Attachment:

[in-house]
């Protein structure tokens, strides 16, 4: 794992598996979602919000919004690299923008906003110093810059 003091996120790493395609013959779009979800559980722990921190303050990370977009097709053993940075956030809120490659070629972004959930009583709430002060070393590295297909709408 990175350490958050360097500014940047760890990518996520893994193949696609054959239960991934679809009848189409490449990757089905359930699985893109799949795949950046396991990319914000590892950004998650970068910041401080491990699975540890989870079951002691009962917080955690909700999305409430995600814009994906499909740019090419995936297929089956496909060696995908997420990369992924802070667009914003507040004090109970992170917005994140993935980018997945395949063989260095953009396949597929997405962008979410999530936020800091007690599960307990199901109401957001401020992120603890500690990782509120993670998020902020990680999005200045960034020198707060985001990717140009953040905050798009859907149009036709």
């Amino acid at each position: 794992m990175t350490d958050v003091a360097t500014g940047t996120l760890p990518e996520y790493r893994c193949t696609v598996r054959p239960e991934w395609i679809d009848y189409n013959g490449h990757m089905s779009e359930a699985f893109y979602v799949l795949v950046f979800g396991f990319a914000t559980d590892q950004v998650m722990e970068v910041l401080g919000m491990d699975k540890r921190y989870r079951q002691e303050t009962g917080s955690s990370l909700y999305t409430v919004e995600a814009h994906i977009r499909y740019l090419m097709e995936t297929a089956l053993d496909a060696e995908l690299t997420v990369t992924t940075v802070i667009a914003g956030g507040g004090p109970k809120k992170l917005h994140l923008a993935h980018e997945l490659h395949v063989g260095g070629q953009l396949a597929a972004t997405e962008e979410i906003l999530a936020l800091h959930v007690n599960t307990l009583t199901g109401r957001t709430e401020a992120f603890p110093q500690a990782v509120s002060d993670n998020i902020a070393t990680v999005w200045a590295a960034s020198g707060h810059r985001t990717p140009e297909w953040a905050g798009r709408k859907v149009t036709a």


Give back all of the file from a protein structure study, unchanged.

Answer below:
[in-house]
């Protein structure tokens, strides 16, 4: 794992598996979602919000919004690299923008906003110093810059 003091996120790493395609013959779009979800559980722990921190303050990370977009097709053993940075956030809120490659070629972004959930009583709430002060070393590295297909709408 990175350490958050360097500014940047760890990518996520893994193949696609054959239960991934679809009848189409490449990757089905359930699985893109799949795949950046396991990319914000590892950004998650970068910041401080491990699975540890989870079951002691009962917080955690909700999305409430995600814009994906499909740019090419995936297929089956496909060696995908997420990369992924802070667009914003507040004090109970992170917005994140993935980018997945395949063989260095953009396949597929997405962008979410999530936020800091007690599960307990199901109401957001401020992120603890500690990782509120993670998020902020990680999005200045960034020198707060985001990717140009953040905050798009859907149009036709």
């Amino acid at each position: 794992m990175t350490d958050v003091a360097t500014g940047t996120l760890p990518e996520y790493r893994c193949t696609v598996r054959p239960e991934w395609i679809d009848y189409n013959g490449h990757m089905s779009e359930a699985f893109y979602v799949l795949v950046f979800g396991f990319a914000t559980d590892q950004v998650m722990e970068v910041l401080g919000m491990d699975k540890r921190y989870r079951q002691e303050t009962g917080s955690s990370l909700y999305t409430v919004e995600a814009h994906i977009r499909y740019l090419m097709e995936t297929a089956l053993d496909a060696e995908l690299t997420v990369t992924t940075v802070i667009a914003g956030g507040g004090p109970k809120k992170l917005h994140l923008a993935h980018e997945l490659h395949v063989g260095g070629q953009l396949a597929a972004t997405e962008e979410i906003l999530a936020l800091h959930v007690n599960t307990l009583t199901g109401r957001t709430e401020a992120f603890p110093q500690a990782v509120s002060d993670n998020i902020a070393t990680v999005w200045a590295a960034s020198g707060h810059r985001t990717p140009e297909w953040a905050g798009r709408k859907v149009t036709a």